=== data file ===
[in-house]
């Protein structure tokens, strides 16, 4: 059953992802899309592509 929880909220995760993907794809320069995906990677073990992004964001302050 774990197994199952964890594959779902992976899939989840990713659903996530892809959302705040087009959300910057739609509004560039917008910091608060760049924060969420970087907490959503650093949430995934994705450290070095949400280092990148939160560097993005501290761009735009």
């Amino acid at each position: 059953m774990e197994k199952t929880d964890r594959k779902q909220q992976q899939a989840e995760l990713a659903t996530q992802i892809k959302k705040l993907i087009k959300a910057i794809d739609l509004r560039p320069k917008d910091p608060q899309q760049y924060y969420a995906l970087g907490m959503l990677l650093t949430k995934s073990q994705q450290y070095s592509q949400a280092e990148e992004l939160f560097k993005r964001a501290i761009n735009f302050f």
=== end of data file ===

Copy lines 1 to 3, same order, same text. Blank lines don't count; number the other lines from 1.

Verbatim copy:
[in-house]
């Protein structure tokens, strides 16, 4: 059953992802899309592509 929880909220995760993907794809320069995906990677073990992004964001302050 774990197994199952964890594959779902992976899939989840990713659903996530892809959302705040087009959300910057739609509004560039917008910091608060760049924060969420970087907490959503650093949430995934994705450290070095949400280092990148939160560097993005501290761009735009």
């Amino acid at each position: 059953m774990e197994k199952t929880d964890r594959k779902q909220q992976q899939a989840e995760l990713a659903t996530q992802i892809k959302k705040l993907i087009k959300a910057i794809d739609l509004r560039p320069k917008d910091p608060q899309q760049y924060y969420a995906l970087g907490m959503l990677l650093t949430k995934s073990q994705q450290y070095s592509q949400a280092e990148e992004l939160f560097k993005r964001a501290i761009n735009f302050f």